Imper­son­al­ized email blasts and ads are going the way of the fax machine. Becom­ing hyper-tar­get­ed and focus­ing on per­son­al­iz­ing every inter­ac­tion is becom­ing increas­ing­ly impor­tant. Per­son­al­ized land­ing pages should be con­nect­ed to every one of your adver­tis­ing cam­paigns. Atten­tion is a cur­ren­cy, and build­ing a per­son­al­ized con­nec­tion with prospects will be crit­i­cal for dig­i­tal mar­ket­ing in 2018. — Twila Gris­som, Acorn Dig­i­tal Strat­e­gy

9. Contextual Targeting Strategies

In the con­text of Gen­er­al Data Pro­tec­tion Reg­u­la­tion (GDPR), we can expect that it will be more com­pli­cat­ed for ad tech ven­dors to track user behav­iors with cook­ies. Audi­ence tar­get­ing strate­gies will be pro­gres­sive­ly replaced by con­tex­tu­al tar­get­ing strate­gies and it will be manda­to­ry for adver­tis­ers to under­stand what each page con­text is all about, for tar­get­ing and brand safe­ty pur­pos­es. — Julien Verdier, Ady­oulike

10. Cost Per Experiment As A Leading Metric

Smart dig­i­tal mar­keters will con­tin­ue to get clos­er to a true ROI on their work by iden­ti­fy­ing all the old met­rics rolled up into a cost per exper­i­ment — those old met­rics like CPM (impres­sions), CPC (clicks), CPL (leads) and even CPP (pix­els) the advanced mar­keters were track­ing. With too many chan­nels and even more martech tools to con­sid­er, mar­keters must run exper­i­ments and mea­sure out­comes. — Todd Ear­wood, Mon­ey­Path Mar­ket­ing

11. Native Advertising

Com­pa­nies seek­ing to enhance mar­ket reach, brand rel­e­vance and improve over­all engage­ment can ben­e­fit great­ly by imple­ment­ing native adver­tis­ing into their dig­i­tal mar­ket­ing strat­e­gy. Engag­ing with your audi­ence by uti­liz­ing native lan­guage and your pro­pri­etary tools increas­es the oppor­tu­ni­ty to expand viral shar­ing and can lead to devel­op­ing a more involved rela­tion­ship with your tar­get mar­ket. — Tim­o­thy Nichols, Exact­Drive, Inc

12. Digital Integrated Into Offline Experiences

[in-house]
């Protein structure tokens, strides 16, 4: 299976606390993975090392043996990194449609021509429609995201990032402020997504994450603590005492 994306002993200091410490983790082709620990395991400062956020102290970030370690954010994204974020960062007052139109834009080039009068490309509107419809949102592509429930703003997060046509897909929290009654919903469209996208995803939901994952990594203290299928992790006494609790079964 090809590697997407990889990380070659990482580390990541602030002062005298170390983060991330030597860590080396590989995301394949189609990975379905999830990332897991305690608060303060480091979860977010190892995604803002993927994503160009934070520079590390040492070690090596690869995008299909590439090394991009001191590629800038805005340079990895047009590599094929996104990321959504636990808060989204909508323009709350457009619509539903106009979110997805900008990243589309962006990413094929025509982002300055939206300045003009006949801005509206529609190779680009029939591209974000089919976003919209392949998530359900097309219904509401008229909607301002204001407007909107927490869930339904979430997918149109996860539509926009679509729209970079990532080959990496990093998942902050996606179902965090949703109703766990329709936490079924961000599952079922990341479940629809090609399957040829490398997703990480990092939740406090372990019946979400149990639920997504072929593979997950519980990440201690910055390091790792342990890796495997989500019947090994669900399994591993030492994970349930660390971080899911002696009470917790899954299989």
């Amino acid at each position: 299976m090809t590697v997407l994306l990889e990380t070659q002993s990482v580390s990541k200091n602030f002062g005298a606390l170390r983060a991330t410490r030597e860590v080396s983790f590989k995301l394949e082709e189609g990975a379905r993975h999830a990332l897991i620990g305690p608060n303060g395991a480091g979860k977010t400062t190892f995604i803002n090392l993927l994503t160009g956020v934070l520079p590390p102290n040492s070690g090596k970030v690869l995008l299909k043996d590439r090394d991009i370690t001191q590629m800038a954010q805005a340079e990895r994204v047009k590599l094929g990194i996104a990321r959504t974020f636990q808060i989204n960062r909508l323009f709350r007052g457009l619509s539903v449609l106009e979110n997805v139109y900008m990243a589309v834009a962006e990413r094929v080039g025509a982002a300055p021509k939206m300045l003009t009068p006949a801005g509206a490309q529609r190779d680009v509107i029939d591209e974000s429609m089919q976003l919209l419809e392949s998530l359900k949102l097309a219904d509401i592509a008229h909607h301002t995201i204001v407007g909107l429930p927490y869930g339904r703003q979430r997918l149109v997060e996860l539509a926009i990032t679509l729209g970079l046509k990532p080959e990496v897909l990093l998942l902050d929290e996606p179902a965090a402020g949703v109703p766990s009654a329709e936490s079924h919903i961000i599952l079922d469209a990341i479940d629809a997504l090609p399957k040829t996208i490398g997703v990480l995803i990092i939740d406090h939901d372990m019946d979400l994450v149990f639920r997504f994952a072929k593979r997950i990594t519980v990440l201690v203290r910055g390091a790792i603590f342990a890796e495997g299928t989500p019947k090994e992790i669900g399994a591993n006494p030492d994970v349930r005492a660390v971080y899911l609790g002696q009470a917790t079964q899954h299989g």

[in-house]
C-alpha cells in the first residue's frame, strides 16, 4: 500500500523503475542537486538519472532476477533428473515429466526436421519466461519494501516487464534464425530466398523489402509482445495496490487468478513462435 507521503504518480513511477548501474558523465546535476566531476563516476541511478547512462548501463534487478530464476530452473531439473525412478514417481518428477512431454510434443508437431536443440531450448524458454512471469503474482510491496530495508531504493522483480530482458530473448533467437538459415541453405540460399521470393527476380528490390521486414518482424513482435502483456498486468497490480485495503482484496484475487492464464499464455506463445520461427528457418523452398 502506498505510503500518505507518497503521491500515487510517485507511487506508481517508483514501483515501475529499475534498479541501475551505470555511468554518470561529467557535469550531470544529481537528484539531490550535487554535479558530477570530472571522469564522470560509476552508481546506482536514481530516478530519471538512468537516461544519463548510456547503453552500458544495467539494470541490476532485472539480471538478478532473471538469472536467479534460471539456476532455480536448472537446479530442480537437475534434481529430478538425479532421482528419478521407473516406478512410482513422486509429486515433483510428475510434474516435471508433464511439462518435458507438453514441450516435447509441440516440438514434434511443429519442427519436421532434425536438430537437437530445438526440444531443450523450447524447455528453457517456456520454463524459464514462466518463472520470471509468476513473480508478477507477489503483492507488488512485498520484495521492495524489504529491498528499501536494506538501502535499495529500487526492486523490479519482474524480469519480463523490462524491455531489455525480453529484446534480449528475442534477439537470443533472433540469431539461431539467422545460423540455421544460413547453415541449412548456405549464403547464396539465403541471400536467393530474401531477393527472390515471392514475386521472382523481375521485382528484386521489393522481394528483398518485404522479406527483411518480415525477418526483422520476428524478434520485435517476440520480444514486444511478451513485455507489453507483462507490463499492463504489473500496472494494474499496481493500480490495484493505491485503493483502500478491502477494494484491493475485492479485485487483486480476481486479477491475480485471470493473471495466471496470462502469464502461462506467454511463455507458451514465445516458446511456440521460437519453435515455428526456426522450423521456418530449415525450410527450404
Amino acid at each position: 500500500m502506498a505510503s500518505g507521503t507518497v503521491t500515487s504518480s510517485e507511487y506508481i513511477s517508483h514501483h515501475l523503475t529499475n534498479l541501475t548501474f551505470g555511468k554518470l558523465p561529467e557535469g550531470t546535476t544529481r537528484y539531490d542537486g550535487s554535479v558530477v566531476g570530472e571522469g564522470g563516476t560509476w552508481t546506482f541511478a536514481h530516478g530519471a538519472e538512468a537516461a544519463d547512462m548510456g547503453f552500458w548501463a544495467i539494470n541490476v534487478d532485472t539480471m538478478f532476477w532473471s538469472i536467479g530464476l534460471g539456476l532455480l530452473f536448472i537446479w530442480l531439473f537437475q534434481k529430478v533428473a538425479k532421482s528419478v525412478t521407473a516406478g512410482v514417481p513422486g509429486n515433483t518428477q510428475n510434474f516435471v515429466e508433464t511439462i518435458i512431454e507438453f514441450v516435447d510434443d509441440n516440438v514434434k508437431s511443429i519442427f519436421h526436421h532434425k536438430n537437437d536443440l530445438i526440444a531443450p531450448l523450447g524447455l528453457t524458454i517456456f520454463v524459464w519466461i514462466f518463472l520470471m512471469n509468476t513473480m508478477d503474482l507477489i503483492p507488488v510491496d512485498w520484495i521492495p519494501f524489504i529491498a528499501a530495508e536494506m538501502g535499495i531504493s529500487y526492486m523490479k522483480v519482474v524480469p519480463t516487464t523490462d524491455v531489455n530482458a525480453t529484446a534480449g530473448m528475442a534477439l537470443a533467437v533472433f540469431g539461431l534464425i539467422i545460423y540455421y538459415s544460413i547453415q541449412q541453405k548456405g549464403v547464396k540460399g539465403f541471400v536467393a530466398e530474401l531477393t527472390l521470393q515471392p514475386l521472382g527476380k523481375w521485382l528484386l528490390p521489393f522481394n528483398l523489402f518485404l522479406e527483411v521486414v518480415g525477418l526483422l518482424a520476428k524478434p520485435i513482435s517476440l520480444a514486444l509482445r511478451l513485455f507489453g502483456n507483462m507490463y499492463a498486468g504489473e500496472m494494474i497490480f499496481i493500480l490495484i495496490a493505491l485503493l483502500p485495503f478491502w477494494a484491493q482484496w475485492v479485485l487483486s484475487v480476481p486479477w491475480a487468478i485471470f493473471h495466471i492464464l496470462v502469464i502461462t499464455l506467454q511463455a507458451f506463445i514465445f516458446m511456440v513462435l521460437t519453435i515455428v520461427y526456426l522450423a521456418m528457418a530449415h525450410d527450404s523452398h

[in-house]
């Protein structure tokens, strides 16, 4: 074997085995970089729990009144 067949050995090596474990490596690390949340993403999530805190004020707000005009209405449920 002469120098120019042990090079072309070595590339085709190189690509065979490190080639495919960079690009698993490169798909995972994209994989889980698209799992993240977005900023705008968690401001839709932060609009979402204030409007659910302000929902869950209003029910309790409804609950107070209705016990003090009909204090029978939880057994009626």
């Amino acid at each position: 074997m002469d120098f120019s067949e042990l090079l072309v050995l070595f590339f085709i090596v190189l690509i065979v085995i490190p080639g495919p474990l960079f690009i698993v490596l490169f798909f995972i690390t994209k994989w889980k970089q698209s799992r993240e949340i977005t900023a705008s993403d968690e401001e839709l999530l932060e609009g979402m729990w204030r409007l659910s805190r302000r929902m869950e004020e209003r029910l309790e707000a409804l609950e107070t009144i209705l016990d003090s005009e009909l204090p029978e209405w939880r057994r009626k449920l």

I believe that in 2018, dig­i­tal will no longer stand alone as a sep­a­rate dis­ci­pline. We will see it become more inte­grat­ed into real-life expe­ri­ences and the two will become seam­less. We have start­ed to see this in pro­fes­sion­al sports and are­na events where the online expe­ri­ence begins pri­or to the event and con­tin­ues dur­ing the event. I expect to see mar­keters exper­i­ment with this in 2018. — Lisa Alloc­ca, Red Javelin Com­mu­ni­ca­tions

13. Voice Marketing

Google says that 20% of its mobile queries are voice search­es, and that num­ber is only going to increase as con­sumers get used to ask­ing Alexa, Siri and their smart fridge for insight on what to buy. Mar­keters need to pre­pare by cre­at­ing con­tent that cap­tures these types of search­es, and adver­tis­ing in non-tra­di­tion­al places (like spon­sor­ing smart-fridge rec­om­men­da­tions). — Brett Farmiloe, Mark­i­tors

14. Predictive Algorithms

Appli­ca­tion pro­gram­ming inter­faces are open­ing for machine-learn­ing algo­rithms, nat­ur­al lan­guage pro­cess­ing and arti­fi­cial intel­li­gence. This is enabling any size busi­ness to bet­ter pre­dict its mar­ket­ing spend to opti­mize its over­all bud­get. This is a huge advance­ment, giv­en that mar­keters are often biased in their method­olo­gies. — Dou­glas Karr, DK New Media

15. Different Kind Of Content Marketing

With new for­mats evolv­ing every day and the pop­u­lar­i­ty of video, con­tent mar­ket­ing is no longer about writ­ing blog posts and lis­ti­cles. Voice search will alter a lot of con­tent strate­gies to aim more for fea­tured snip­pets or present inter­ac­tive tuto­ri­als that can be spo­ken to peo­ple as they com­plete mun­dane or com­plex tasks. Con­tent will be more inter­ac­tive and inte­grate with oth­er UI fea­tures. — Kristo­pher Jones,